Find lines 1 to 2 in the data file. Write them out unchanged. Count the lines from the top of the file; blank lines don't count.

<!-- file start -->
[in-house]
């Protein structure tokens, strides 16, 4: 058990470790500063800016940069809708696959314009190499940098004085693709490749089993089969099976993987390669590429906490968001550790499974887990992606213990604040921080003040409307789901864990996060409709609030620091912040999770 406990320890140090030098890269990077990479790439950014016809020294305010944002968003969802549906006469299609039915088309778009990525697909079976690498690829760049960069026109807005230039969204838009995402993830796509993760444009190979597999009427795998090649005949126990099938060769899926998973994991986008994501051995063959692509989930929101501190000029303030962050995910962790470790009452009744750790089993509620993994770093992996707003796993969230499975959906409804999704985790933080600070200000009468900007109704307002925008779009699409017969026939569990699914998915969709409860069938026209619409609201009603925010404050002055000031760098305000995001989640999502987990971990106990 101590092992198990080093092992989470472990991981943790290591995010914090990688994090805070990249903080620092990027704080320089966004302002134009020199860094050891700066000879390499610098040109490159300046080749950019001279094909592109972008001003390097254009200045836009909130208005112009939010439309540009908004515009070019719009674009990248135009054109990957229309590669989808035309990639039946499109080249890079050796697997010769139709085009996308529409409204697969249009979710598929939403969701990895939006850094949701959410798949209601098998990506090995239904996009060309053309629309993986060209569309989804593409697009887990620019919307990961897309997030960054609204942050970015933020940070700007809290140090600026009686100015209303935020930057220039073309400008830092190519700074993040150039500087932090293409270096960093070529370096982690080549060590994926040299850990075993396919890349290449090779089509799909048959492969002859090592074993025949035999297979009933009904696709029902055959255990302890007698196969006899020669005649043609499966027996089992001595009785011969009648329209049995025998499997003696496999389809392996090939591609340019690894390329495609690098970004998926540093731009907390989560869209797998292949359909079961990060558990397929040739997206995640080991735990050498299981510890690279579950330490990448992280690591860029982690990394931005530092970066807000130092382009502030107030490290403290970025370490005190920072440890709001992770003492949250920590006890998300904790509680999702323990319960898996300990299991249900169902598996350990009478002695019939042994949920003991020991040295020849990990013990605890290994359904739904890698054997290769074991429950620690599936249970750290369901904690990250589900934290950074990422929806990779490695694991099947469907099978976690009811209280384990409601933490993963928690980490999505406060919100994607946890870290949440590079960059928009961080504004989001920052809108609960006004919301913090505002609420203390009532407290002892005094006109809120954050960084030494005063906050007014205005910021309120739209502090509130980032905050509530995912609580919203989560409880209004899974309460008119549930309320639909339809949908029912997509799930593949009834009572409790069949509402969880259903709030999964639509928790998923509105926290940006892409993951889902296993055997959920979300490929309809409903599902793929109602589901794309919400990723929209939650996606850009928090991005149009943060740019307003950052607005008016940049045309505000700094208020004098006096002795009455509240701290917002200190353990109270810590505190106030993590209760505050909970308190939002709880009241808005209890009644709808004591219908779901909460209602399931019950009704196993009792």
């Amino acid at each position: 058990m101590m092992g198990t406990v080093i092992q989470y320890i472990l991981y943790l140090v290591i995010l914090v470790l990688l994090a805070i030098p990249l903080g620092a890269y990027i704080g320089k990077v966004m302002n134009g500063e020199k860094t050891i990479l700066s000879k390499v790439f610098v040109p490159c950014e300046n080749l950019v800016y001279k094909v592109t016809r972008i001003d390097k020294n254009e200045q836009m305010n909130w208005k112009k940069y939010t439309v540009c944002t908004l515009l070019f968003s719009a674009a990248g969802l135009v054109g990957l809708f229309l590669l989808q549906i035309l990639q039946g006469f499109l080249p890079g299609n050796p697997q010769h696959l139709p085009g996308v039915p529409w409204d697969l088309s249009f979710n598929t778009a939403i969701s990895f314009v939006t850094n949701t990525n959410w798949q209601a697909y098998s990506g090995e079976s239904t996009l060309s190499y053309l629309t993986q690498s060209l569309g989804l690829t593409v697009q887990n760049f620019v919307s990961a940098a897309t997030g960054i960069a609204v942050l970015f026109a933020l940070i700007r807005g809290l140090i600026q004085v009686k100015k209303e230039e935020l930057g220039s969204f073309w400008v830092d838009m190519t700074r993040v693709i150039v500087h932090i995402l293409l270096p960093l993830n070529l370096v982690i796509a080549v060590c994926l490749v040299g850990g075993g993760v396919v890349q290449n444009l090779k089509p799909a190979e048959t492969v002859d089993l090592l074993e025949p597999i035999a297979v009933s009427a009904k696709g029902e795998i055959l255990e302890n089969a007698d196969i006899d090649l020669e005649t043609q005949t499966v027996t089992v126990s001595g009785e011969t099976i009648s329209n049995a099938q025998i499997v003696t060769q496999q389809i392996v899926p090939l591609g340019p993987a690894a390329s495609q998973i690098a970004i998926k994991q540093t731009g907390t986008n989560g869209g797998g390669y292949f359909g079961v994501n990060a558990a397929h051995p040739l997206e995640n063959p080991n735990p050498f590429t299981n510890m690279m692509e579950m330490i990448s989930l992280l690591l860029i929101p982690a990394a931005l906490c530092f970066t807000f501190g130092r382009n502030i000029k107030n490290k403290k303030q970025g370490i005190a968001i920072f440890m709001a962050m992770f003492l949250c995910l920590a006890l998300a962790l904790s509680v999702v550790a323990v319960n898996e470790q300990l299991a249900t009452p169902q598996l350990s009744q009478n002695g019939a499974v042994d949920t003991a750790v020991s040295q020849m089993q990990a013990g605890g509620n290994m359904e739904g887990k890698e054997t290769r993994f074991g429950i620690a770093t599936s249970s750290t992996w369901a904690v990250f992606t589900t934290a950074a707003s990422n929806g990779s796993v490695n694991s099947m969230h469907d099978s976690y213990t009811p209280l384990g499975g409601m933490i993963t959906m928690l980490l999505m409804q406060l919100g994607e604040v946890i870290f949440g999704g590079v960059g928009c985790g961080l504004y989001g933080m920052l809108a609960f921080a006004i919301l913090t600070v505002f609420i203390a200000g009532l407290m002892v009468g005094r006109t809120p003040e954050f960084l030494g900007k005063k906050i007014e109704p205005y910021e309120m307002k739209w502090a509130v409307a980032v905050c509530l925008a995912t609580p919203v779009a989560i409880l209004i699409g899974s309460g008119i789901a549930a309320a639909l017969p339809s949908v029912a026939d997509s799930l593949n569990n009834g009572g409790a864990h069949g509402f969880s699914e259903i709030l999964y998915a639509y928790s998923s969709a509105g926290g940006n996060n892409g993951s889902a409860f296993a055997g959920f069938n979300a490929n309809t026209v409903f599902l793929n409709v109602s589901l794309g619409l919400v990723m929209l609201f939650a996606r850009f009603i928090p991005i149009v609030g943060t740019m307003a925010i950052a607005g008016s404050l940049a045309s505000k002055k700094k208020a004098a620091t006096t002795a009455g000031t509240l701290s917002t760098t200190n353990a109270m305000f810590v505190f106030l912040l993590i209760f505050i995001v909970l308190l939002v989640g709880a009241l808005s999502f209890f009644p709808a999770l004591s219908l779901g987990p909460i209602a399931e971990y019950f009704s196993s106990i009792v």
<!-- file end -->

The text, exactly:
[in-house]
């Protein structure tokens, strides 16, 4: 058990470790500063800016940069809708696959314009190499940098004085693709490749089993089969099976993987390669590429906490968001550790499974887990992606213990604040921080003040409307789901864990996060409709609030620091912040999770 406990320890140090030098890269990077990479790439950014016809020294305010944002968003969802549906006469299609039915088309778009990525697909079976690498690829760049960069026109807005230039969204838009995402993830796509993760444009190979597999009427795998090649005949126990099938060769899926998973994991986008994501051995063959692509989930929101501190000029303030962050995910962790470790009452009744750790089993509620993994770093992996707003796993969230499975959906409804999704985790933080600070200000009468900007109704307002925008779009699409017969026939569990699914998915969709409860069938026209619409609201009603925010404050002055000031760098305000995001989640999502987990971990106990 101590092992198990080093092992989470472990991981943790290591995010914090990688994090805070990249903080620092990027704080320089966004302002134009020199860094050891700066000879390499610098040109490159300046080749950019001279094909592109972008001003390097254009200045836009909130208005112009939010439309540009908004515009070019719009674009990248135009054109990957229309590669989808035309990639039946499109080249890079050796697997010769139709085009996308529409409204697969249009979710598929939403969701990895939006850094949701959410798949209601098998990506090995239904996009060309053309629309993986060209569309989804593409697009887990620019919307990961897309997030960054609204942050970015933020940070700007809290140090600026009686100015209303935020930057220039073309400008830092190519700074993040150039500087932090293409270096960093070529370096982690080549060590994926040299850990075993396919890349290449090779089509799909048959492969002859090592074993025949035999297979009933009904696709029902055959255990302890007698196969006899020669005649043609499966027996089992001595009785011969009648329209049995025998499997003696496999389809392996090939591609340019690894390329495609690098970004998926540093731009907390989560869209797998292949359909079961990060558990397929040739997206995640080991735990050498299981510890690279579950330490990448992280690591860029982690990394931005530092970066807000130092382009502030107030490290403290970025370490005190920072440890709001992770003492949250920590006890998300904790509680999702323990319960898996300990299991249900169902598996350990009478002695019939042994949920003991020991040295020849990990013990605890290994359904739904890698054997290769074991429950620690599936249970750290369901904690990250589900934290950074990422929806990779490695694991099947469907099978976690009811209280384990409601933490993963928690980490999505406060919100994607946890870290949440590079960059928009961080504004989001920052809108609960006004919301913090505002609420203390009532407290002892005094006109809120954050960084030494005063906050007014205005910021309120739209502090509130980032905050509530995912609580919203989560409880209004899974309460008119549930309320639909339809949908029912997509799930593949009834009572409790069949509402969880259903709030999964639509928790998923509105926290940006892409993951889902296993055997959920979300490929309809409903599902793929109602589901794309919400990723929209939650996606850009928090991005149009943060740019307003950052607005008016940049045309505000700094208020004098006096002795009455509240701290917002200190353990109270810590505190106030993590209760505050909970308190939002709880009241808005209890009644709808004591219908779901909460209602399931019950009704196993009792």